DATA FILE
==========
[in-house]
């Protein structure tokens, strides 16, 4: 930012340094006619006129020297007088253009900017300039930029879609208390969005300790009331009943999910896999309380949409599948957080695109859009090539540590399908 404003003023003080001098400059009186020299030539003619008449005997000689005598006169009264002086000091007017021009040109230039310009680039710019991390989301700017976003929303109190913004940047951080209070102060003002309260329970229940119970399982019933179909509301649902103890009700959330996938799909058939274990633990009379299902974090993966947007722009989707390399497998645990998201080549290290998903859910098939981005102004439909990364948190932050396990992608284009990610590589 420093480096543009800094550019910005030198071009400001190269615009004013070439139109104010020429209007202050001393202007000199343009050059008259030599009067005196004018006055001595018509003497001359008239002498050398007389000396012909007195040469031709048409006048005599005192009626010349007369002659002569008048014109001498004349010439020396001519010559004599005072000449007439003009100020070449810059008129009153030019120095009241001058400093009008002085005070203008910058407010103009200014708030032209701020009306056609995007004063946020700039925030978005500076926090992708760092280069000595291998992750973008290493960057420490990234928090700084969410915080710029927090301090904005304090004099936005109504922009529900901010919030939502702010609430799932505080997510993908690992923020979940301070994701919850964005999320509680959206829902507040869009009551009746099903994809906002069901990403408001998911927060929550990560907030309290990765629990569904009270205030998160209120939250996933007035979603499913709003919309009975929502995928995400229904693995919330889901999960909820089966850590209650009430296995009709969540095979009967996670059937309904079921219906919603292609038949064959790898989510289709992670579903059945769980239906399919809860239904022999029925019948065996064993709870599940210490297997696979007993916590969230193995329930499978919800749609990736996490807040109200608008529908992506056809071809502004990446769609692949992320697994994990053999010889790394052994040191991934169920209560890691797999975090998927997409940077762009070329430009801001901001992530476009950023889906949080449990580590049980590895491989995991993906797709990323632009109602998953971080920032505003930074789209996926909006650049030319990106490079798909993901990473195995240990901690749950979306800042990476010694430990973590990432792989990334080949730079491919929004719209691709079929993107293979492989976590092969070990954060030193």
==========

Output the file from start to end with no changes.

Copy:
[in-house]
């Protein structure tokens, strides 16, 4: 930012340094006619006129020297007088253009900017300039930029879609208390969005300790009331009943999910896999309380949409599948957080695109859009090539540590399908 404003003023003080001098400059009186020299030539003619008449005997000689005598006169009264002086000091007017021009040109230039310009680039710019991390989301700017976003929303109190913004940047951080209070102060003002309260329970229940119970399982019933179909509301649902103890009700959330996938799909058939274990633990009379299902974090993966947007722009989707390399497998645990998201080549290290998903859910098939981005102004439909990364948190932050396990992608284009990610590589 420093480096543009800094550019910005030198071009400001190269615009004013070439139109104010020429209007202050001393202007000199343009050059008259030599009067005196004018006055001595018509003497001359008239002498050398007389000396012909007195040469031709048409006048005599005192009626010349007369002659002569008048014109001498004349010439020396001519010559004599005072000449007439003009100020070449810059008129009153030019120095009241001058400093009008002085005070203008910058407010103009200014708030032209701020009306056609995007004063946020700039925030978005500076926090992708760092280069000595291998992750973008290493960057420490990234928090700084969410915080710029927090301090904005304090004099936005109504922009529900901010919030939502702010609430799932505080997510993908690992923020979940301070994701919850964005999320509680959206829902507040869009009551009746099903994809906002069901990403408001998911927060929550990560907030309290990765629990569904009270205030998160209120939250996933007035979603499913709003919309009975929502995928995400229904693995919330889901999960909820089966850590209650009430296995009709969540095979009967996670059937309904079921219906919603292609038949064959790898989510289709992670579903059945769980239906399919809860239904022999029925019948065996064993709870599940210490297997696979007993916590969230193995329930499978919800749609990736996490807040109200608008529908992506056809071809502004990446769609692949992320697994994990053999010889790394052994040191991934169920209560890691797999975090998927997409940077762009070329430009801001901001992530476009950023889906949080449990580590049980590895491989995991993906797709990323632009109602998953971080920032505003930074789209996926909006650049030319990106490079798909993901990473195995240990901690749950979306800042990476010694430990973590990432792989990334080949730079491919929004719209691709079929993107293979492989976590092969070990954060030193």